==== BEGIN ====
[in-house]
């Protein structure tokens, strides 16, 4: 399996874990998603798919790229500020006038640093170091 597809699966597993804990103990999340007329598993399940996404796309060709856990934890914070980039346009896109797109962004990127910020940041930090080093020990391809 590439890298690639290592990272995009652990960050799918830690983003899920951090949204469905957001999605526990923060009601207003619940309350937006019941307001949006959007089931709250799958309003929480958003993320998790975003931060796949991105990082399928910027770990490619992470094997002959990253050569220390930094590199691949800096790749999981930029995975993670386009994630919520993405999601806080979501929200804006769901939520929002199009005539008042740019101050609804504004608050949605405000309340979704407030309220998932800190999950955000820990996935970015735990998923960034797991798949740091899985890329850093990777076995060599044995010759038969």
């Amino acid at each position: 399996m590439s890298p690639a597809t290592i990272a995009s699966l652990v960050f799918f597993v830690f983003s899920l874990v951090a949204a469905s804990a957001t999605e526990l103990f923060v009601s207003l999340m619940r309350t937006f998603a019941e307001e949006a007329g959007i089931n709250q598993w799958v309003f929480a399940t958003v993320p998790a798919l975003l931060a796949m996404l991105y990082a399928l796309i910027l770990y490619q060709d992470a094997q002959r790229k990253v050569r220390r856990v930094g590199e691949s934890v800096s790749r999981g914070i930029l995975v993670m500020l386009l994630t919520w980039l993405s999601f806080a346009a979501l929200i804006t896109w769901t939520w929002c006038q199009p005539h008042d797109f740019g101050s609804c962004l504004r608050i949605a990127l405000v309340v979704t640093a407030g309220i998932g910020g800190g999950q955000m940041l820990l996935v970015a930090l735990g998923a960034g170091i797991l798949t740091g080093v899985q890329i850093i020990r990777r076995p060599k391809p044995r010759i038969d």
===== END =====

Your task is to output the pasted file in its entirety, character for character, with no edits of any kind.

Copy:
[in-house]
């Protein structure tokens, strides 16, 4: 399996874990998603798919790229500020006038640093170091 597809699966597993804990103990999340007329598993399940996404796309060709856990934890914070980039346009896109797109962004990127910020940041930090080093020990391809 590439890298690639290592990272995009652990960050799918830690983003899920951090949204469905957001999605526990923060009601207003619940309350937006019941307001949006959007089931709250799958309003929480958003993320998790975003931060796949991105990082399928910027770990490619992470094997002959990253050569220390930094590199691949800096790749999981930029995975993670386009994630919520993405999601806080979501929200804006769901939520929002199009005539008042740019101050609804504004608050949605405000309340979704407030309220998932800190999950955000820990996935970015735990998923960034797991798949740091899985890329850093990777076995060599044995010759038969």
């Amino acid at each position: 399996m590439s890298p690639a597809t290592i990272a995009s699966l652990v960050f799918f597993v830690f983003s899920l874990v951090a949204a469905s804990a957001t999605e526990l103990f923060v009601s207003l999340m619940r309350t937006f998603a019941e307001e949006a007329g959007i089931n709250q598993w799958v309003f929480a399940t958003v993320p998790a798919l975003l931060a796949m996404l991105y990082a399928l796309i910027l770990y490619q060709d992470a094997q002959r790229k990253v050569r220390r856990v930094g590199e691949s934890v800096s790749r999981g914070i930029l995975v993670m500020l386009l994630t919520w980039l993405s999601f806080a346009a979501l929200i804006t896109w769901t939520w929002c006038q199009p005539h008042d797109f740019g101050s609804c962004l504004r608050i949605a990127l405000v309340v979704t640093a407030g309220i998932g910020g800190g999950q955000m940041l820990l996935v970015a930090l735990g998923a960034g170091i797991l798949t740091g080093v899985q890329i850093i020990r990777r076995p060599k391809p044995r010759i038969d």